Pricing and Production Flexibility: An Empirical Analysis of the U.S. Automotive Industry
Northwestern University - Department of Managerial Economics and Decision Sciences (MEDS)
University of Pennsylvania - Operations & Information Management Department
December 9, 2012
Despite the abundant theoretical literature on production flexibility, price postponement, and dynamic pricing, there exists limited empirical evidence on how production flexibility affects pricing decisions. Using a detailed dataset from the U.S. auto industry, we examine the relationship between production flexibility and responsive pricing. Our analysis shows that deploying production flexibility is associated with reductions in observed discounts, resulting from an increased ability to match supply and demand. The reduction in discounts is not explained by changes in costs or list prices after the adoption of flexibility. Under the observed market conditions between 2002 and 2009, flexibility accounts for average savings in discounts of $200 to $700 per vehicle sold. This is equivalent to savings of about 10% of the total average discounts provided in the industry. Furthermore, we demonstrate that plant utilization increases after the deployment of flexibility, providing an additional benefit from flexibility adoption. To the best of our knowledge, our paper provides the first piece of empirical evidence of how the deployment of production flexibility affects firms’ pricing behavior.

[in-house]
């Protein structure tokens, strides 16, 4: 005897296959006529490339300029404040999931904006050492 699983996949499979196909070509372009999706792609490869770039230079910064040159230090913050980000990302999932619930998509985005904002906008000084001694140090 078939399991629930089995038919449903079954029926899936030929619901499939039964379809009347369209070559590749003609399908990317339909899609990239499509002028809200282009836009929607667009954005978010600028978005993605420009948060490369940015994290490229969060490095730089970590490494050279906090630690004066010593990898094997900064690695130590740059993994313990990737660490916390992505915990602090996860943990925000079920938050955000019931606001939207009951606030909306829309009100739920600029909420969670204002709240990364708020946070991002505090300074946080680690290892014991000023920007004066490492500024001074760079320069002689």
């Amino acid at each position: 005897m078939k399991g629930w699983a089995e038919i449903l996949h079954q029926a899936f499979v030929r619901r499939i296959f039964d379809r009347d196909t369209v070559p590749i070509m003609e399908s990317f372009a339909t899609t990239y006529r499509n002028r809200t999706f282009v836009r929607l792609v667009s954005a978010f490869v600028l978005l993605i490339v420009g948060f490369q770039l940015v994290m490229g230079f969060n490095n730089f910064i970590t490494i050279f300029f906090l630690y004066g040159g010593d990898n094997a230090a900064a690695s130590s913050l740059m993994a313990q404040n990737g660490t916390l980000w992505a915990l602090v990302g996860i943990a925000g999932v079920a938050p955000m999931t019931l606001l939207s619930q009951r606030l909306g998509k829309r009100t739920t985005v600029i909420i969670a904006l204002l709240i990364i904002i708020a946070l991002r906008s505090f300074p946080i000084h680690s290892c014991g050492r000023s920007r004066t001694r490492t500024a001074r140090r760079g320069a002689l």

Number of Pages in PDF File: 29working papers series
Date posted: December 13, 2012
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